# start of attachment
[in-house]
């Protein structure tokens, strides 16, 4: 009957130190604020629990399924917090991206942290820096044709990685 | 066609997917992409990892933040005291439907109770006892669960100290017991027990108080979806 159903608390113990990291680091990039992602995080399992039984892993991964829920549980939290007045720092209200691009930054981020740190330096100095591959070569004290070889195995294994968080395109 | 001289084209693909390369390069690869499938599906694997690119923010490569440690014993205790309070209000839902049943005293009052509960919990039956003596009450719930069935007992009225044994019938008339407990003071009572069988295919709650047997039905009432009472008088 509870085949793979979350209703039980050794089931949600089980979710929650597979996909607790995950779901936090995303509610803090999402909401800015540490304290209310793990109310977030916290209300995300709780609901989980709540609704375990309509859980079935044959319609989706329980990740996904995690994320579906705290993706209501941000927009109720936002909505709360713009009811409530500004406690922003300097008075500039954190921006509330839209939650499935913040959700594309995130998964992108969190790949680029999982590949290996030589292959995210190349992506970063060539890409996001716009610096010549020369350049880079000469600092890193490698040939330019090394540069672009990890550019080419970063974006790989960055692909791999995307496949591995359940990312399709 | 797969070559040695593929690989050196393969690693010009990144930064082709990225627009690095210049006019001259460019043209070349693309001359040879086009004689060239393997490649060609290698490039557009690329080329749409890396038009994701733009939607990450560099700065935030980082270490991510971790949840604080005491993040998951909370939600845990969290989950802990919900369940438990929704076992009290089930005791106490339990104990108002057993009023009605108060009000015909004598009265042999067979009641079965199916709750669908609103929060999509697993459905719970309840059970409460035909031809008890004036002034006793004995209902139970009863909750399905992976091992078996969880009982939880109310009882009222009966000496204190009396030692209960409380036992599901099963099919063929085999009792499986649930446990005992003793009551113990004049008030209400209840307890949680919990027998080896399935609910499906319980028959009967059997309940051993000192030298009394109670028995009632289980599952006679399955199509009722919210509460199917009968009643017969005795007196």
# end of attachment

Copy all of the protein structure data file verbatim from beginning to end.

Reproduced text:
[in-house]
């Protein structure tokens, strides 16, 4: 009957130190604020629990399924917090991206942290820096044709990685 | 066609997917992409990892933040005291439907109770006892669960100290017991027990108080979806 159903608390113990990291680091990039992602995080399992039984892993991964829920549980939290007045720092209200691009930054981020740190330096100095591959070569004290070889195995294994968080395109 | 001289084209693909390369390069690869499938599906694997690119923010490569440690014993205790309070209000839902049943005293009052509960919990039956003596009450719930069935007992009225044994019938008339407990003071009572069988295919709650047997039905009432009472008088 509870085949793979979350209703039980050794089931949600089980979710929650597979996909607790995950779901936090995303509610803090999402909401800015540490304290209310793990109310977030916290209300995300709780609901989980709540609704375990309509859980079935044959319609989706329980990740996904995690994320579906705290993706209501941000927009109720936002909505709360713009009811409530500004406690922003300097008075500039954190921006509330839209939650499935913040959700594309995130998964992108969190790949680029999982590949290996030589292959995210190349992506970063060539890409996001716009610096010549020369350049880079000469600092890193490698040939330019090394540069672009990890550019080419970063974006790989960055692909791999995307496949591995359940990312399709 | 797969070559040695593929690989050196393969690693010009990144930064082709990225627009690095210049006019001259460019043209070349693309001359040879086009004689060239393997490649060609290698490039557009690329080329749409890396038009994701733009939607990450560099700065935030980082270490991510971790949840604080005491993040998951909370939600845990969290989950802990919900369940438990929704076992009290089930005791106490339990104990108002057993009023009605108060009000015909004598009265042999067979009641079965199916709750669908609103929060999509697993459905719970309840059970409460035909031809008890004036002034006793004995209902139970009863909750399905992976091992078996969880009982939880109310009882009222009966000496204190009396030692209960409380036992599901099963099919063929085999009792499986649930446990005992003793009551113990004049008030209400209840307890949680919990027998080896399935609910499906319980028959009967059997309940051993000192030298009394109670028995009632289980599952006679399955199509009722919210509460199917009968009643017969005795007196």